Thursday, February 22, 2018
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Corrected

U.N. Resolutions

Error (NPR, Tom Gjelten, 12/9/17): Like other Israeli leaders, Barkat rejects U.N. Security Resolution 242, which calls for the withdrawal of Israeli forces from territories occupied during the 1967 war, including East Jerusalem.

Correction (12/11/17): Like other Israeli leaders, Barkat rejects U.N Security Resolution 242, which calls for the withdrawal of Israeli forces from territories occupied during the 1967 war. While those territories include East Jerusalem, the resolution does not list the territories or specifically say forces must be withdrawn from all of them. …

 
A reference to U.N. Security Resolution 242 has been edited to make clear that while it calls for the withdrawal of Israeli forces from "territories occupied" during the 1967 war, the resolution does not list the territories or specifically say forces must be withdrawn from all of them.



Error (AP, Cara Anna, 8/26/15): In a move likely to upset Israel's government, the Palestinians and the Vatican are seeking to raise their flags at U.N. headquarters – just in time for Pope Francis' visit next month.

Correction (8/26/15): In a move likely to upset Israel's government, the Palestinians are seeking to raise their flag, along with the Vatican flag, at U.N. headquarters -- just in time for Pope Francis' visit next month.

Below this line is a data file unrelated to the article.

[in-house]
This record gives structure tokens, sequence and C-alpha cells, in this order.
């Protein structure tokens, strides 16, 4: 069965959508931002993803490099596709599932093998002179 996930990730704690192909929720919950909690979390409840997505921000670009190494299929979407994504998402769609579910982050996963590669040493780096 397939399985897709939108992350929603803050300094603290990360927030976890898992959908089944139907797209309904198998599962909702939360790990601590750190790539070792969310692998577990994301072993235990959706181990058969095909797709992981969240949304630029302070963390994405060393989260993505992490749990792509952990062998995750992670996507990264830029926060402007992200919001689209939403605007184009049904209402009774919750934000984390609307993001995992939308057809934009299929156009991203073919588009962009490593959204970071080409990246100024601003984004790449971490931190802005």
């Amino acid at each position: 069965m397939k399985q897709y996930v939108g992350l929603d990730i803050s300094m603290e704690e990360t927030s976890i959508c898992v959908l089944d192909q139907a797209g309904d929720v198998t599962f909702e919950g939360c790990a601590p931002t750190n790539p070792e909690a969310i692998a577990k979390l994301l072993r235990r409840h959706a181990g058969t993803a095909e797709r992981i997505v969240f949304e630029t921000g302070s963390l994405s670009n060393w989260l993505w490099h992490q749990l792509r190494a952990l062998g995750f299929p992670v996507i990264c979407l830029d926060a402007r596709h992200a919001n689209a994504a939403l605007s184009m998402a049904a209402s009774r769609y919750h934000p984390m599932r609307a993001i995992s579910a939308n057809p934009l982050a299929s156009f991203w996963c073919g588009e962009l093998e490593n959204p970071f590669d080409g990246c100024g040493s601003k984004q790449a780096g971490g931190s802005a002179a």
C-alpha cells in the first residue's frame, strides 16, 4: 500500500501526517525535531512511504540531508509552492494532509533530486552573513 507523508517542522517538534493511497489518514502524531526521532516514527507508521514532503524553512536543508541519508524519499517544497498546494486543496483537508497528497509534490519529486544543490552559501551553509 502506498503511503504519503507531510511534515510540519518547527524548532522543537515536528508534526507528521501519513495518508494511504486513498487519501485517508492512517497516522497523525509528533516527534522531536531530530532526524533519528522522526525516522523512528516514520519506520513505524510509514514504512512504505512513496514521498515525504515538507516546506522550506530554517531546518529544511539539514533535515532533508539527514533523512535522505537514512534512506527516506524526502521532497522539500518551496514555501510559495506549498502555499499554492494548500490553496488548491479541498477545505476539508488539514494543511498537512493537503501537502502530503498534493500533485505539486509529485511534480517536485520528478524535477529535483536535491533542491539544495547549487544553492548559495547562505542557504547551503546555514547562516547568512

While the Vatican's mission to the U.N. earlier expressed support for the idea, it circulated a letter this week distancing itself from the draft, asking the Palestinian mission to "kindly to remove in its draft resolution any reference to the 'Holy See' and any generic reference 'on behalf of the Observer States.'"
 
The Holy See's mission did not comment Wednesday. . . .
 
This story has been corrected to reflect that the Vatican's mission to the U.N. this week sent a letter distancing itself from the draft.



Error (Associated Press, Cara Anna and Fares Akram, 6/2/15): The Palestinian Return Center this week was granted consultative status at the United Nations, prompting Israel's U.N. mission to protest that the organization is associated with Hamas and "promotes anti-Israel propaganda." . . .

 
On Tuesday, Hamas leader Ismail Haniyeh's office announced that Haniyeh had called the NGO's leader, Majed al-Zeer, and congratulated him on its new U.N. status.


Correction (7/21/15): In a June 2 story about an organization called the Palestinian Return Center, the Associated Press reported erroneously that the group was granted consultative status at the United Nations. The move was a recommendation for consultative status, not the final decision, which came Monday when its accreditation was approved.
 
A corrected version of the story is below: . . .
 
The Palestinian Return Center this week was recommended for consultative status at the United Nations, prompting Israel's U.N. mission to protest that the organization is associated with Hamas and "promotes anti-Israel propaganda." . . .